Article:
Friday, April 19, 2013

On in-permanence and the ephemeral nature of wonderful old people who you wish would be there forever

(Below are a couple long e-mail responses sent a few years ago to a friend who had just graduated to that part of life when she became a member of her middle generation - her parents are now the oldest generation, a bit of the details about my experience during my progenitors' lastdays/moments & a bit of my ramblings about us as a species, just-sort-of-come-across-without-looking while doing this morning's email survey. Italics indicate additions for clarity.)
___

I'm unsure if I ever laid out this timeline, but...


   In February of my second semester at college, the phone woke me up
   one morning. It was my mother who called to tell me that my Aunt
   Gwen was dead.

   Out of the blue

   They came and got me for the funeral, and I went. I flew back to
   Houston - it was the only time I flew while in school...actually
   it was the first time I'd been in a plane since the single digits
   and the last until I was in grad school many years later....

   I know I talked to my grandmother during that, but I've no idea
   what I said or what the last thing she said to me was,

   but I know that was the last thing she said to me, or least the
   last time I heard the voice that I recognized...

   Two weeks after my aunt's funeral, she had a stroke and never
   regained the use of more than half of her body. It probably wasn't
   even half.

   The last time I spoke to her and she was at all lucid, it was at
   my aunt's house . At that point I think she could utter sound, but used a block
   (a kid's letter block) to indicate responses and a basic hand signing
   system that she and her daughters had worked out. She could use
   one hand enough to wipe her face a little - she could (not) close her
   mouth fully, so saliva would run down her cheek. I don't remember
   what I said and didn't really know what to say...much as I doubt I
   knew what to say the last time I saw her standing...

   Something blandly encouraging..I don't know.

   I didn't stay in the room long. I leaned down and hugged her a
   little or kissed her cheek; I think I was worried about making her
   feel self-conscious of her getting my face wet. I think she
   reached up with the arm that wasn't paralyzed.

   That was probably 3 months after the stroke.

   She'd go on to have another two strokes before passing as the sky
   was becoming dawn-colored on the first day of the following year.
   She was 3 weeks shy of turning 66 (according birth records).

   A few months later, my other grandmother, who'd lived for a few
   years after having her first stroke and being taken care of by her
   (numerous) daughters passed in Illinois. The last time I saw her
   she was in a  wheel chair...I doubt she recognized me.

   The only grandfather I've ever known was her husband. He'd passed
   back in October of 1991. The last time I saw him was in a hospital
   with my dad. I remember my dad handing him his urinal so he could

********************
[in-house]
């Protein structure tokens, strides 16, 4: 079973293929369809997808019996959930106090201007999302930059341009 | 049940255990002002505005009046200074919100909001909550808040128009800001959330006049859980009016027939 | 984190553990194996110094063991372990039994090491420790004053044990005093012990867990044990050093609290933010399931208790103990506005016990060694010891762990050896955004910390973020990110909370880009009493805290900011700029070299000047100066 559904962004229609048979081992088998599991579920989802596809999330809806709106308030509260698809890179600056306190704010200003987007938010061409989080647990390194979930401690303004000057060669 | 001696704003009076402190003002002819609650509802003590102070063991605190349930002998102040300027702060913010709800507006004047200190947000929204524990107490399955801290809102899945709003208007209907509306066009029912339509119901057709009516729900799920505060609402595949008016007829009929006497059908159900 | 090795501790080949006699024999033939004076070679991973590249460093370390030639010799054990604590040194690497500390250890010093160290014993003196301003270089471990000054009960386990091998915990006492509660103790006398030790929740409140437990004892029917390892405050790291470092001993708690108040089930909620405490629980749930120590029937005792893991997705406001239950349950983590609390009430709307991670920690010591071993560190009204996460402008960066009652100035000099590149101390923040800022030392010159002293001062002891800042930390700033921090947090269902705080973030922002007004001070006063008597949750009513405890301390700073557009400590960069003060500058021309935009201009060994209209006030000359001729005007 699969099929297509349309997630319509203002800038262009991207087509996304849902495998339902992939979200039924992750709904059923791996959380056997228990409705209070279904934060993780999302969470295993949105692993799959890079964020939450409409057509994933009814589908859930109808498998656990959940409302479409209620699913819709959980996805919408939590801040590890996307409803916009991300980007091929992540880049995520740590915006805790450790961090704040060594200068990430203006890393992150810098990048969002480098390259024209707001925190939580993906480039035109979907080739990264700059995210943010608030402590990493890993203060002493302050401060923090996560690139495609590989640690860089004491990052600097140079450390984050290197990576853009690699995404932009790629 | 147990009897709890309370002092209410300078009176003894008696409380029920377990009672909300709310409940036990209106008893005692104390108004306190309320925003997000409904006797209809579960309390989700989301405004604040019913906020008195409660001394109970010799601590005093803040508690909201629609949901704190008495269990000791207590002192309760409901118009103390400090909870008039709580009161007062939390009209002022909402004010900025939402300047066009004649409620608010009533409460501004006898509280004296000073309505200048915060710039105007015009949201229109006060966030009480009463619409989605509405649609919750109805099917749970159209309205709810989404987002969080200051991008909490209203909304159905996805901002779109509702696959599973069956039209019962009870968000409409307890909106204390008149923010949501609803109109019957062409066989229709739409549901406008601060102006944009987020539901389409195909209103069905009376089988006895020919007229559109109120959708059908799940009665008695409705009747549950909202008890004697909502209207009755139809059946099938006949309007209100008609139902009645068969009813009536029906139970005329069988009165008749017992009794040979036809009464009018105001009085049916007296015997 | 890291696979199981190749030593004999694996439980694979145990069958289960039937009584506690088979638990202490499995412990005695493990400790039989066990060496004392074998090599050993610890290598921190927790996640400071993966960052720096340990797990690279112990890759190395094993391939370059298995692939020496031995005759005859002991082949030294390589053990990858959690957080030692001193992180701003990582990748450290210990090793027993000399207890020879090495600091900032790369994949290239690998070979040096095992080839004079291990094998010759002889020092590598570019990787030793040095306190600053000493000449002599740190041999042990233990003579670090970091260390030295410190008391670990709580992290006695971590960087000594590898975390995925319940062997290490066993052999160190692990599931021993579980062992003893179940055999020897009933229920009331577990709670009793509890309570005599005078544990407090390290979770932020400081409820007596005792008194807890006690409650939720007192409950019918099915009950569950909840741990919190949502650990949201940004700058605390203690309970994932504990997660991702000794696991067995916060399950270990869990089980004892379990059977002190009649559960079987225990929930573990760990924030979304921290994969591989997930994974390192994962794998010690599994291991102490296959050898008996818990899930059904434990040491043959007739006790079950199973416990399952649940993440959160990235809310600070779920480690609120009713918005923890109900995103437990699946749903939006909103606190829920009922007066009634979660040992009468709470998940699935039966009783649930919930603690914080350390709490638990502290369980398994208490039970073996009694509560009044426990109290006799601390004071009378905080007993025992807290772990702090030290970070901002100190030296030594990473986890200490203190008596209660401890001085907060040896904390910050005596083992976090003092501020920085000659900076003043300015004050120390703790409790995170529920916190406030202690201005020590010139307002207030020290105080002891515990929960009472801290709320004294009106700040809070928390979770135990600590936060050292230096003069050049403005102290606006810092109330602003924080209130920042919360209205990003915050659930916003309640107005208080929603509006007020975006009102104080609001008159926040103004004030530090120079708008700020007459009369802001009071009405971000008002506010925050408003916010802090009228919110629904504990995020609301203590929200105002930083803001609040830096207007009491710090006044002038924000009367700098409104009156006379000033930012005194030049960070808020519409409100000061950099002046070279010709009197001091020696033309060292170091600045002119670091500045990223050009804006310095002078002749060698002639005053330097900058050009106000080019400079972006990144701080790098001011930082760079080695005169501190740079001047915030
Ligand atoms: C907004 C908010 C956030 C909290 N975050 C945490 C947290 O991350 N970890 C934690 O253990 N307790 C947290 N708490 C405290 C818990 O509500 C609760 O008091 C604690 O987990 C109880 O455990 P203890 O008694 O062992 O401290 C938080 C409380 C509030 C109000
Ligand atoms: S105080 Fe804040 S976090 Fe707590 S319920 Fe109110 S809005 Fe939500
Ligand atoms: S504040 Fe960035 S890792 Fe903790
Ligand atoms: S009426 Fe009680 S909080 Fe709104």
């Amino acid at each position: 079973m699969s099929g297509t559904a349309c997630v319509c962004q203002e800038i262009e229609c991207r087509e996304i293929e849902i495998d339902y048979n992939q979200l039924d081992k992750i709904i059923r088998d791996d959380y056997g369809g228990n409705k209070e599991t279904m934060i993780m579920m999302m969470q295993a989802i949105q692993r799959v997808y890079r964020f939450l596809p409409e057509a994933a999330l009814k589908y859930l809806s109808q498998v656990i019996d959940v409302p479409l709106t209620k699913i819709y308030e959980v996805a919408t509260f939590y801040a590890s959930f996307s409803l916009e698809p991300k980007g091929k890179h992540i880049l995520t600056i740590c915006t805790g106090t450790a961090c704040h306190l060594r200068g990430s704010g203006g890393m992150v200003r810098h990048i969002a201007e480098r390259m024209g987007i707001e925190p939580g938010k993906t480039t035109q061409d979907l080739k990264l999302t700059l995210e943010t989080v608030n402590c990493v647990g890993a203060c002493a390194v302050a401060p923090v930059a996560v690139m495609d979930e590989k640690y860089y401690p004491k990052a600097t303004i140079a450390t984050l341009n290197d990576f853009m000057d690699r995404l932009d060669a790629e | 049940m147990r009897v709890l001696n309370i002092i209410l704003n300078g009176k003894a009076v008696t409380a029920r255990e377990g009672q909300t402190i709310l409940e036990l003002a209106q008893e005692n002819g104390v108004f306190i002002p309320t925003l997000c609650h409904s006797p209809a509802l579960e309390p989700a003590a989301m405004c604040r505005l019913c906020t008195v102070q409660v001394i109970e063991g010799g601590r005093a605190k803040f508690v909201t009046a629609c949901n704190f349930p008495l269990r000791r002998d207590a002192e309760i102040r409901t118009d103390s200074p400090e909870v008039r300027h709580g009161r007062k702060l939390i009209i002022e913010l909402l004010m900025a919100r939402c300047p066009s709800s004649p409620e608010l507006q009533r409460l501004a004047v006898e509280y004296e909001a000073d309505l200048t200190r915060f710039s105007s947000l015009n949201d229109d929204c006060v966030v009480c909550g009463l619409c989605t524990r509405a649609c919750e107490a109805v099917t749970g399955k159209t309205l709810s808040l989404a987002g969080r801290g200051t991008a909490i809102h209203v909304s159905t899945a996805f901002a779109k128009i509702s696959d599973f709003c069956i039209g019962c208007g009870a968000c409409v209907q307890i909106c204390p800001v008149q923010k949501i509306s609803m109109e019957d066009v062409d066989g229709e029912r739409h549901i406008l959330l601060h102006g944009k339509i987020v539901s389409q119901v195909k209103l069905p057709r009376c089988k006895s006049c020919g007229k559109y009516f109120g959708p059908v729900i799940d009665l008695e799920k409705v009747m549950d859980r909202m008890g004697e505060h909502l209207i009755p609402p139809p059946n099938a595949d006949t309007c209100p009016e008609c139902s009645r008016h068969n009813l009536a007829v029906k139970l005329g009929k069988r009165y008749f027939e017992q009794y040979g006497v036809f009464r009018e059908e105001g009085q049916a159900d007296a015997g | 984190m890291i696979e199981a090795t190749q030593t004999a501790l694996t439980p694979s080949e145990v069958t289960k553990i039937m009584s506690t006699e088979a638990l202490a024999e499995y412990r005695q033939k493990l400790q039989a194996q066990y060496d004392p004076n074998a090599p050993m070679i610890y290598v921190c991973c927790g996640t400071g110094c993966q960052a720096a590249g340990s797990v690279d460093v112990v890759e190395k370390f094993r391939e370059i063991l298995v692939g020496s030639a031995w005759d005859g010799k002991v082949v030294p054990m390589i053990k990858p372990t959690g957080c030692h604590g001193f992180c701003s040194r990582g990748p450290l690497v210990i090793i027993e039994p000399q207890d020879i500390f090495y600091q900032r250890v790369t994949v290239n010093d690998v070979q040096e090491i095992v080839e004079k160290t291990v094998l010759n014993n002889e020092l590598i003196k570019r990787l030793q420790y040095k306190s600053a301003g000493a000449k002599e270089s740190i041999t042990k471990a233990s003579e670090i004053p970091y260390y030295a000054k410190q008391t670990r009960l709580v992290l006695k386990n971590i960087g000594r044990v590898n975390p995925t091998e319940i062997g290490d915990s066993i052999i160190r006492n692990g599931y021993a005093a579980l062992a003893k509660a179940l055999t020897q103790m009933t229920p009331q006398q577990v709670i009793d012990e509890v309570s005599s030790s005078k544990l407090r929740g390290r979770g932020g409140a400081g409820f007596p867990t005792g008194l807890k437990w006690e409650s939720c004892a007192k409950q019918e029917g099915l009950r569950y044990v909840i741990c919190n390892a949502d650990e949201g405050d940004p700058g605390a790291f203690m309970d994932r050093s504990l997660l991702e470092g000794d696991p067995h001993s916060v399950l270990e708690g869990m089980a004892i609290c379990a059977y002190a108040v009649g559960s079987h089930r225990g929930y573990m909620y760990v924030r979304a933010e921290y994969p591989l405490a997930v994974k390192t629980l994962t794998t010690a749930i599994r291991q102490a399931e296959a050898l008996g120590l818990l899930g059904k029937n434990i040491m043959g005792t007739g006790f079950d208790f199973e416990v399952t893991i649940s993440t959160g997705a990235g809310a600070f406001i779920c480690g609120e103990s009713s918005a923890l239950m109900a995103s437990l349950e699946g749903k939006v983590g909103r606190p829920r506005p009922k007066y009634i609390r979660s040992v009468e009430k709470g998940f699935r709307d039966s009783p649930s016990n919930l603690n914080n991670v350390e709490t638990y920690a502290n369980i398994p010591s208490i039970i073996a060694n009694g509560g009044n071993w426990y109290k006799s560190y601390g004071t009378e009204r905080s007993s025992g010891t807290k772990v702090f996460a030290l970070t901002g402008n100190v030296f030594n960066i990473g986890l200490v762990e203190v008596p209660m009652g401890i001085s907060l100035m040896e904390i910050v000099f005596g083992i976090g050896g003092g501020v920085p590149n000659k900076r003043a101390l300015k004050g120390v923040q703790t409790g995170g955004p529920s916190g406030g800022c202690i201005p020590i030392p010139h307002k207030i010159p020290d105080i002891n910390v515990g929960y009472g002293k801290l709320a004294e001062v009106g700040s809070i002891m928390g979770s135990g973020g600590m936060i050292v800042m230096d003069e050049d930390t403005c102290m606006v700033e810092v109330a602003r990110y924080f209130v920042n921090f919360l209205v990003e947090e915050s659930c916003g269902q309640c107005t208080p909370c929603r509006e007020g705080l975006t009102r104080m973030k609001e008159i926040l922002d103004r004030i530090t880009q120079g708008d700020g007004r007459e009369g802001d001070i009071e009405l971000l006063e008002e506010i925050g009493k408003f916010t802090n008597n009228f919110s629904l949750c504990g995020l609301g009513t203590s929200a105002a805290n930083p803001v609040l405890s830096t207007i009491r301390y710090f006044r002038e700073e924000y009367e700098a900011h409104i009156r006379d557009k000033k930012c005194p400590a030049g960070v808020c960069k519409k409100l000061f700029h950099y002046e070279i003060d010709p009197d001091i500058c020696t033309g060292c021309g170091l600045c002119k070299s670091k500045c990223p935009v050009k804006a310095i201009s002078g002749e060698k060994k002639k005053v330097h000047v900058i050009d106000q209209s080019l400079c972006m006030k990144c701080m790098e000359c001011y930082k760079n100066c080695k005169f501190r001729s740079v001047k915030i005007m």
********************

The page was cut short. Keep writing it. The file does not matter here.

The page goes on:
relieve himself. I thought of that later when I had my night's stay
   for my knee surgery. I tried the urinal. I failed. I had to change
   beds. He had a better handle on his situation than I did*.

   That gaunt, tired face is what I see on my father more and more.

   Along with his mother's bowed, stubby, African forest, super-calf
   legs.

   (I assume that's where he gets it from anyway).

   I never really knew any of them. I think I tried to talk to my
   maternal (Annie M.) once while I stayed a couple weeks with
   her before college. Don't remember (much of) anything about it. My paternal (family)
   (Marie B.) I spent far less time around. They lived
   farther away.

   My mom's grandmother actually outlived my grandmother. She died
   while I was up here. No excuse for not trying to talk to her more.
   My mom tried to find out about her biological father from her, but
   didn't really get anything.

   (shrug)

(friend: But what does one do with all of one's grandparents passed on?)

correction - Marie B. was a year after Annie M. I had one family death near me for each of my first 3 years of school.

You prepare your self to be the vessel to pass what they had on to those who never knew or barely knew.

I think more and more that we are far more like ants than we think...humanity is a colony. Like mold >:)


We all birth, we all live, we all die.


But we exist as a whole...each individual life is not so important as we like to make it in the "West".

As one of us is born, we are all born,

so on with life and death.

We are nothing without the connection. I used to think that greatness justifies the connection, but it is the connection that inspires greatness ( I think ).

Thus, we come and we go.

WE come and WE go.

The only way to deal with the loss, is to perpetuate them.

And I don't mean "they'll always be alive as long as we remember...."

I mean pass them on in spirit as much as they passed on their DNA. Understand what they wanted to give. Eventually you understand it the way they did.

About that time is probably when it will be time for someone to pass it on for you (us).

Human life really is a blink. You have your eyes open for a while,

and then blink.

___



*(it is only now, 3 years later, that I recognize this unintended pun and insert a posthumous rim shot)

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